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What Happens When KATSU, Olek, And Other Artists Descend Upon A Brooklyn Street

The public was able to witness the creative process first-hand as more than 20 artists transformed a strip of North 6th Street in Brooklyn, New York, with their work as part of Absolut’s Open Canvas. San Francisco, you’re next.

All sorts of surfaces–from walls to flowerpots–along a stretch of North 6th Street in the Brooklyn, New York, neighborhood of Williamsburg were painted white in early June.

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Aside from a few teasers planted on the street that hinted “The Future is Yours to Create” on June 22, 2013, and images of bottle caps, there was no explanation, leaving passerby wondering what was to come.

The curious found out on June 22 when Absolut launched an outdoor art festival called Open Canvas that had more than 20 artists in varying disciplines converging on the scene to do their thing.


The event, a version of which will be staged in San Francisco in August, marks the launch of a new Transform Today-themed campaign from Absolut that will go global in September with television, print, digital, and out-of-home elements. “Open Canvas is the start of a movement. That’s what we really want to build,” Maxime Kouchnir, vice president, vodkas, for Pernod Ricard USA says. “As a brand, we believe the future is not a given, and it’s yours to create, so it’s really about giving inspiration to people in terms of taking matters into their own hands and really being part of the creative movement.”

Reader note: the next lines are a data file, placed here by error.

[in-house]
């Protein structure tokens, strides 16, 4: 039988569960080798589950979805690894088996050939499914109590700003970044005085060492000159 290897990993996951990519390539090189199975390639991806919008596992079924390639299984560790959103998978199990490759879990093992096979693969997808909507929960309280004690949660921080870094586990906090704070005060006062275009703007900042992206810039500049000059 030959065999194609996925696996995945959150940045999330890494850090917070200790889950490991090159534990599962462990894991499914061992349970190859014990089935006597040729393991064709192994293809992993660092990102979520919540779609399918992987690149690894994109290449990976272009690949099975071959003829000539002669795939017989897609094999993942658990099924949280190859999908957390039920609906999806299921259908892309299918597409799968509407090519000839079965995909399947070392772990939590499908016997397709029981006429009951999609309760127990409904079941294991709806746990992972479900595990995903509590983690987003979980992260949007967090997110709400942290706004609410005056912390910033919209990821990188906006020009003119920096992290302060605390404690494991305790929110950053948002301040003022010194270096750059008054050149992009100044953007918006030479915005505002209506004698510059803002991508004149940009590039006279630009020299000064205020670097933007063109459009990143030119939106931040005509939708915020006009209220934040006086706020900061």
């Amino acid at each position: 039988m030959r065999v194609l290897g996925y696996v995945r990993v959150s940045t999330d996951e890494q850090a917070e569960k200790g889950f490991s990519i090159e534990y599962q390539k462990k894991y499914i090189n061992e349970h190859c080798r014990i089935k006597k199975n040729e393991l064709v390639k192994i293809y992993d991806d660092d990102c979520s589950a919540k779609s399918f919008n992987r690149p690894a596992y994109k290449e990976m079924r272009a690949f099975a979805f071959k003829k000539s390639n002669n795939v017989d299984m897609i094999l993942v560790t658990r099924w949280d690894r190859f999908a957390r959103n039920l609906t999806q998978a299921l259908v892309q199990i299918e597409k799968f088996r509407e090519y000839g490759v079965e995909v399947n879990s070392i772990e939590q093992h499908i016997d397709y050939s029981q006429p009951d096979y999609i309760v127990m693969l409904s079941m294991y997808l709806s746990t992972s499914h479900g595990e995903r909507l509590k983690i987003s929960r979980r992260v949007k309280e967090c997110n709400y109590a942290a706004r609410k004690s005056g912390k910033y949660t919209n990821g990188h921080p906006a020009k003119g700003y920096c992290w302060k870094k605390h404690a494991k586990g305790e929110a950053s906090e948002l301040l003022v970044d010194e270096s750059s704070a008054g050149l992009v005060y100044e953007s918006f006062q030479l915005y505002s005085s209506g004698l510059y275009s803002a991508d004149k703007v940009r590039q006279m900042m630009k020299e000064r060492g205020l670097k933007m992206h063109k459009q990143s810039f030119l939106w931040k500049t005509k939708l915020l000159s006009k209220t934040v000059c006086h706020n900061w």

Brooklyn’s Open Canvas talent roster included graffiti artist KATSU, famous for using fire extinguishers in his tagging sprees and creating fake ads featuring the likes of Jay-Z and Jon Hamm; crochet artist Olek, known for covering everything from people to cars with yarn; and performance artist Ryan McNamara, who once buried himself and another performer in wood chips outside the Watermill Center, leaving only their heads exposed as they serenaded onlookers with pop tunes like the Kenny Rogers-Dolly Parton duet “Islands in the Stream.”


“We wanted to showcase and partner with artists who really defy convention, who blur genre boundaries and really turn expectation on its head,” Kouchnir says. “It’s about giving them a platform for their expression and sharing that with a broader audience.”

Absolut has a long history of working with artists. It goes back to 1985 when the brand commissioned Andy Warhol to create what would be the first in a long series of ads celebrating the Absolut bottle.

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The public was also invited to participate in the Open Canvas creative process, taking part in a visual projection created by multimedia artist Aurora Halal and other activities.

The work that could be left behind will be on display for one week on North 6th Street in Brooklyn between Wythe Avenue and Kent Avenue.

[Images Courtesy of Pernod Ricard USA.]

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About the author

Christine Champagne is a New York City-based journalist best known for covering creativity in television and film, interviewing the talent in front of the camera and behind-the-scenes. She has written for outlets including Emmy, Variety, VanityFair.com, Redbook, Time Out New York and TVSquad.com

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